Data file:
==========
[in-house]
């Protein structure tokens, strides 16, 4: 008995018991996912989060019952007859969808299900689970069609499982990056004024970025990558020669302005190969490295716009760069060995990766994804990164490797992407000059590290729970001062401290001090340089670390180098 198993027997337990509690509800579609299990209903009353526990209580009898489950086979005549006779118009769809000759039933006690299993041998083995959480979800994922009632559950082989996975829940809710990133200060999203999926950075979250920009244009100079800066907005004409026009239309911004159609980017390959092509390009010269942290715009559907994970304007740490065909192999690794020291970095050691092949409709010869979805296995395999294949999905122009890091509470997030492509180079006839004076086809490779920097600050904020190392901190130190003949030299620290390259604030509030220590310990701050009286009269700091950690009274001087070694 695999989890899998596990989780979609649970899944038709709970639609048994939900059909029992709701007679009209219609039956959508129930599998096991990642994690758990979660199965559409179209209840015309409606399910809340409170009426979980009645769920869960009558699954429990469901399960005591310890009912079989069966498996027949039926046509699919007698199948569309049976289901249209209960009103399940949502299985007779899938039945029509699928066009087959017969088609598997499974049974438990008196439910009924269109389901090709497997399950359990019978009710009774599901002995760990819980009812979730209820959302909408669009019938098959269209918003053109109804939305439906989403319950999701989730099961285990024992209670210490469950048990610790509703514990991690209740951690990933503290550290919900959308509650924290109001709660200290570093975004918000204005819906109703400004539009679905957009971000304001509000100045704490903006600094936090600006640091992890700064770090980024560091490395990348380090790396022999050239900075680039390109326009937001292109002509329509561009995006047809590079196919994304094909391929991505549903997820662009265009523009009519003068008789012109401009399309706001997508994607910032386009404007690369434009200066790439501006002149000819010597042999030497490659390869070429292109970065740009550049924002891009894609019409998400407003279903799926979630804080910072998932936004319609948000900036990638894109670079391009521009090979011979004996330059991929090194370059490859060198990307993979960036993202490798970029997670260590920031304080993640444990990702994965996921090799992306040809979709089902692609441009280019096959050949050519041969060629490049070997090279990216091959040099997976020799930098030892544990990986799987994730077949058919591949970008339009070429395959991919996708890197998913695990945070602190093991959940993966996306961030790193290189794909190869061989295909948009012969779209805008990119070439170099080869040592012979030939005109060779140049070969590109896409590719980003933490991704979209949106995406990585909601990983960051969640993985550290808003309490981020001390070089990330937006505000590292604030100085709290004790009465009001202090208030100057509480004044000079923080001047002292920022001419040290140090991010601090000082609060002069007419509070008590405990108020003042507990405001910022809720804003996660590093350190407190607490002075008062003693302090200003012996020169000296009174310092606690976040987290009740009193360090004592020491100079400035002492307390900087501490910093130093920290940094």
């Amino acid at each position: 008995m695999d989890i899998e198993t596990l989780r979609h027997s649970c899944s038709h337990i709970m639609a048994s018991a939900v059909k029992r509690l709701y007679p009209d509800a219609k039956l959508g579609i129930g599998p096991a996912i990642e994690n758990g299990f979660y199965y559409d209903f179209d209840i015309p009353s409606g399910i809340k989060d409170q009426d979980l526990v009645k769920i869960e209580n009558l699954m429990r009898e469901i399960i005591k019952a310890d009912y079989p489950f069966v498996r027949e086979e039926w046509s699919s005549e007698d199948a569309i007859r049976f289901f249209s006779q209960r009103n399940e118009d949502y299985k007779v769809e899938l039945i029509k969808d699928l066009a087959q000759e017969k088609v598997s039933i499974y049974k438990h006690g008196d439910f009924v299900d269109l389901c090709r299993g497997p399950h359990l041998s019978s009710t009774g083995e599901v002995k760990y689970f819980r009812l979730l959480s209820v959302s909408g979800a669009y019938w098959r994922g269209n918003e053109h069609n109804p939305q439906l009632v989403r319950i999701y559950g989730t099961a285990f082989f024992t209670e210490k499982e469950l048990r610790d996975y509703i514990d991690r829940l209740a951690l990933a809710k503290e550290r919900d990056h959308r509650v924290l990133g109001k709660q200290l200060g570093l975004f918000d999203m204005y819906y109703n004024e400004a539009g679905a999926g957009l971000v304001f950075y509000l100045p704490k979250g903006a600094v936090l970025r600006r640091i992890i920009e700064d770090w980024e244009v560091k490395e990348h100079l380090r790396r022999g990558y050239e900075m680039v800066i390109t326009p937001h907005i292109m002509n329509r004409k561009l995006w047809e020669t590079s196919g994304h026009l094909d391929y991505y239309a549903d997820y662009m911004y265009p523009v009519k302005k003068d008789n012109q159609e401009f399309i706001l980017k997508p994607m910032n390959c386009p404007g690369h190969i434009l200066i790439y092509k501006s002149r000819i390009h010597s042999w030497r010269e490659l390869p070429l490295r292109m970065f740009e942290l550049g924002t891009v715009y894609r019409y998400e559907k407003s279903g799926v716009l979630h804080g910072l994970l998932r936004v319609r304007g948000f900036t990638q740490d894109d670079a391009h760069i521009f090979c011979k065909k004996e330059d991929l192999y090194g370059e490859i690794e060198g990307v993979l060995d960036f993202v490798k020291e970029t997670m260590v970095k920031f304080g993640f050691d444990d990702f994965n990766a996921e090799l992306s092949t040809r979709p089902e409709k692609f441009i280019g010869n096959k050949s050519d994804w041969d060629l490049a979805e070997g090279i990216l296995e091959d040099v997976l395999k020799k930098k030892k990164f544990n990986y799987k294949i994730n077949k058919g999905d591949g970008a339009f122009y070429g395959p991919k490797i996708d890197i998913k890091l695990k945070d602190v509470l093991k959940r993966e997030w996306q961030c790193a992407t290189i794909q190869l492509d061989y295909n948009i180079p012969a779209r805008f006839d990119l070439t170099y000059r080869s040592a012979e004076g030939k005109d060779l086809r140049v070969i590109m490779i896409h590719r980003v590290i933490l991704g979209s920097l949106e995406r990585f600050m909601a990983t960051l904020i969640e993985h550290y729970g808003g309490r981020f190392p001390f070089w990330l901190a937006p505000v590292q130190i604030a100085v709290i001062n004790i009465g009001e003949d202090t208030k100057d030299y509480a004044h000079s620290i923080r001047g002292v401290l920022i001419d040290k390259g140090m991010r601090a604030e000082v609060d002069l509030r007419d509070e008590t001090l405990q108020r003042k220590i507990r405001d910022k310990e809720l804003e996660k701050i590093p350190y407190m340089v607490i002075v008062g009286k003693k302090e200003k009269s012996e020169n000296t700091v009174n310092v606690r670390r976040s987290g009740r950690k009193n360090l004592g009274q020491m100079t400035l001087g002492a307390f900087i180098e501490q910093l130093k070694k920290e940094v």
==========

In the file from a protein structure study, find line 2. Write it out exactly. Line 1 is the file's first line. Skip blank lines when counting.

């Protein structure tokens, strides 16, 4: 008995018991996912989060019952007859969808299900689970069609499982990056004024970025990558020669302005190969490295716009760069060995990766994804990164490797992407000059590290729970001062401290001090340089670390180098 198993027997337990509690509800579609299990209903009353526990209580009898489950086979005549006779118009769809000759039933006690299993041998083995959480979800994922009632559950082989996975829940809710990133200060999203999926950075979250920009244009100079800066907005004409026009239309911004159609980017390959092509390009010269942290715009559907994970304007740490065909192999690794020291970095050691092949409709010869979805296995395999294949999905122009890091509470997030492509180079006839004076086809490779920097600050904020190392901190130190003949030299620290390259604030509030220590310990701050009286009269700091950690009274001087070694 695999989890899998596990989780979609649970899944038709709970639609048994939900059909029992709701007679009209219609039956959508129930599998096991990642994690758990979660199965559409179209209840015309409606399910809340409170009426979980009645769920869960009558699954429990469901399960005591310890009912079989069966498996027949039926046509699919007698199948569309049976289901249209209960009103399940949502299985007779899938039945029509699928066009087959017969088609598997499974049974438990008196439910009924269109389901090709497997399950359990019978009710009774599901002995760990819980009812979730209820959302909408669009019938098959269209918003053109109804939305439906989403319950999701989730099961285990024992209670210490469950048990610790509703514990991690209740951690990933503290550290919900959308509650924290109001709660200290570093975004918000204005819906109703400004539009679905957009971000304001509000100045704490903006600094936090600006640091992890700064770090980024560091490395990348380090790396022999050239900075680039390109326009937001292109002509329509561009995006047809590079196919994304094909391929991505549903997820662009265009523009009519003068008789012109401009399309706001997508994607910032386009404007690369434009200066790439501006002149000819010597042999030497490659390869070429292109970065740009550049924002891009894609019409998400407003279903799926979630804080910072998932936004319609948000900036990638894109670079391009521009090979011979004996330059991929090194370059490859060198990307993979960036993202490798970029997670260590920031304080993640444990990702994965996921090799992306040809979709089902692609441009280019096959050949050519041969060629490049070997090279990216091959040099997976020799930098030892544990990986799987994730077949058919591949970008339009070429395959991919996708890197998913695990945070602190093991959940993966996306961030790193290189794909190869061989295909948009012969779209805008990119070439170099080869040592012979030939005109060779140049070969590109896409590719980003933490991704979209949106995406990585909601990983960051969640993985550290808003309490981020001390070089990330937006505000590292604030100085709290004790009465009001202090208030100057509480004044000079923080001047002292920022001419040290140090991010601090000082609060002069007419509070008590405990108020003042507990405001910022809720804003996660590093350190407190607490002075008062003693302090200003012996020169000296009174310092606690976040987290009740009193360090004592020491100079400035002492307390900087501490910093130093920290940094």